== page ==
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|Title:||Combining transfusion of stem/progenitor cells into the peripheral circulation with localized transplantation in situ at the site of tissue/organ damage: A possible strategy to optimize the efficacy of stem cell transplantation therapy||Authors:||Boon, C.H.
|Issue Date:||2005||Citation:||Boon, C.H., Haider, H.K., Cao, T. (2005). Combining transfusion of stem/progenitor cells into the peripheral circulation with localized transplantation in situ at the site of tissue/organ damage: A possible strategy to optimize the efficacy of stem cell transplantation therapy. Medical Hypotheses 65 (3) : 494-497. ScholarBank@NUS Repository. https://doi.org/10.1016/j.mehy.2005.04.003||Abstract:||Several studies have demonstrated the efficacy of localized in situ transplantation of stem/progenitor cells for tissue/organ regeneration. However, the possible limitations of such an approach have largely been overlooked. This is contrary to the intrinsic physiological process of tissue/organ regeneration in vivo, which is thought to involve the mobilization of stem/progenitor cells resident within the tissue/organ itself, as well as from ectopic sites, in particular the bone marrow. Signaling pathways and other molecular processes within stem/progenitor cells transplanted in situ may not be primed to achieve optimal tissue/organ regeneration, and may even be confused by the sudden rapid transition in the cellular microenvironment encountered during transplantation. To overcome these putative limitations, a possible strategy may be to combine transfusion of stem/progenitor cells into the peripheral circulation with localized transplantation in situ at the site of tissue/organ damage. This could better replicate the natural physiological process of tissue/organ repair in vivo. Possible synergistic interactions between the transplanted stem/progenitor cells in situ with migratory transfused cells from the peripheral circulation may further enhance tissue/organ regeneration. The transfused stem/progenitor cells may be induced to home in on a damaged tissue/organ, via the controlled release of specific cytokines or chemokines (i.e., SDF-1) emanating from that particular tissue/organ. There are a number of possible ways to achieve this. For example, the transplanted cells may be delivered on tissue-engineered scaffolds that are designed for the controlled release of specific homing factors such as SDF-1. Another alternative may be to stimulate or genetically modulate the transplanted cells to copiously secrete homing factors such as SDF-1, to encourage the migration and homing of transfused cells within the peripheral circulation. At the same time, it may also be advantageous to pre-stimulate the transfused cells to strongly express surface receptors specific to homing factors such as SDF-1, in particular CXCR-4. More rigorous investigations should be carried out on the possible strategy of combining in situ transplantation of stem/progenitor cells with transfusion into the peripheral circulation, together with induced homing of the transfused cells to the site of organ/tissue damage. This may possibly result in better efficacy for some, but not all models of tissue/organ regeneration. © 2005 Elsevier Ltd. All rights reserved.||Source Title:||Medical Hypotheses||URI:||http://scholarbank.nus.edu.sg/handle/10635/47064||ISSN:||03069877||DOI:||10.1016/j.mehy.2005.04.003|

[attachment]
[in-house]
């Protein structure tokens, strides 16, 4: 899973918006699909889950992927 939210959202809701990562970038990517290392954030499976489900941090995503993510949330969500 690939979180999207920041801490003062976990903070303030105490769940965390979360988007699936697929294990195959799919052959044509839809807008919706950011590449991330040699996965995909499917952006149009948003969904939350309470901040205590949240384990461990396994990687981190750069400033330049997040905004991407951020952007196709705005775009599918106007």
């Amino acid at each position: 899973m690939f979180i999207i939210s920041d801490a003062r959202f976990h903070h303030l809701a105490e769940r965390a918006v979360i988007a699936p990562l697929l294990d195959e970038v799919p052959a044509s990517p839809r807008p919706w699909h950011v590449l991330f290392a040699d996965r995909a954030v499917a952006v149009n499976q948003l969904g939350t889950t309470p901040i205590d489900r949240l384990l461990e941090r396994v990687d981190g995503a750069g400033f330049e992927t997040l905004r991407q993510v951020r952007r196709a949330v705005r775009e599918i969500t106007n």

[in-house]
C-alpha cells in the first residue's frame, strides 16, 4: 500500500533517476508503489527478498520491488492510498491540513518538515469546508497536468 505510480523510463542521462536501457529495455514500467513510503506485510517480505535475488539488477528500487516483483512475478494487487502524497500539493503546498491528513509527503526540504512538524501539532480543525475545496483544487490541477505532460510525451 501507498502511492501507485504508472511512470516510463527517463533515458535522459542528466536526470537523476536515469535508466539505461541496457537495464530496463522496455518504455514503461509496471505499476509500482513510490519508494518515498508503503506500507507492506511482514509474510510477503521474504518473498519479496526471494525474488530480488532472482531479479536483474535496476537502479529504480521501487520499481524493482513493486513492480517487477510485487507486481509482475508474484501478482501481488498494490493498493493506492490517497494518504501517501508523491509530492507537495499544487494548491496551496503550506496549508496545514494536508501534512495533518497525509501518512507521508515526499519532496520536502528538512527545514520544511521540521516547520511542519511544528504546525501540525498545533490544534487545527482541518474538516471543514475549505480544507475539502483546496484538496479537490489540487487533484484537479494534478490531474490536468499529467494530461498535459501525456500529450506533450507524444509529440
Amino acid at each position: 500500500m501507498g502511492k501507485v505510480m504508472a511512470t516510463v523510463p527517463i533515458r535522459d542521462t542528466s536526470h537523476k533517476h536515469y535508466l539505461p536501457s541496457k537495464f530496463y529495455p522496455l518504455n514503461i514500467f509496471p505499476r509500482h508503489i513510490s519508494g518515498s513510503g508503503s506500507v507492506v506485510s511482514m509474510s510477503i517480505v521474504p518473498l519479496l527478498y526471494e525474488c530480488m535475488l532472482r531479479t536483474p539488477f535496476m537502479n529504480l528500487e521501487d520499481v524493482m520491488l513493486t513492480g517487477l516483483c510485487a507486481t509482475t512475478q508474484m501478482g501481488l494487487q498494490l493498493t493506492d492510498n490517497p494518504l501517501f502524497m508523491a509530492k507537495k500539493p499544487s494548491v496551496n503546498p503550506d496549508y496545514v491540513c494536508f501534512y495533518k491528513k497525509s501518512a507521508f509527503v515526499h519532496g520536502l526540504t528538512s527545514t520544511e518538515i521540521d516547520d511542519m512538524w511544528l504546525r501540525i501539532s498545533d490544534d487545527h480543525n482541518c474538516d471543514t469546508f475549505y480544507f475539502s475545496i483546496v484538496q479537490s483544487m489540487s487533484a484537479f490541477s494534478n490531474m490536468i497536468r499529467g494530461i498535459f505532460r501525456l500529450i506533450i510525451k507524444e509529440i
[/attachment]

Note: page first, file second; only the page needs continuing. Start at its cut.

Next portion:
|Appears in Collections:||Staff Publications|
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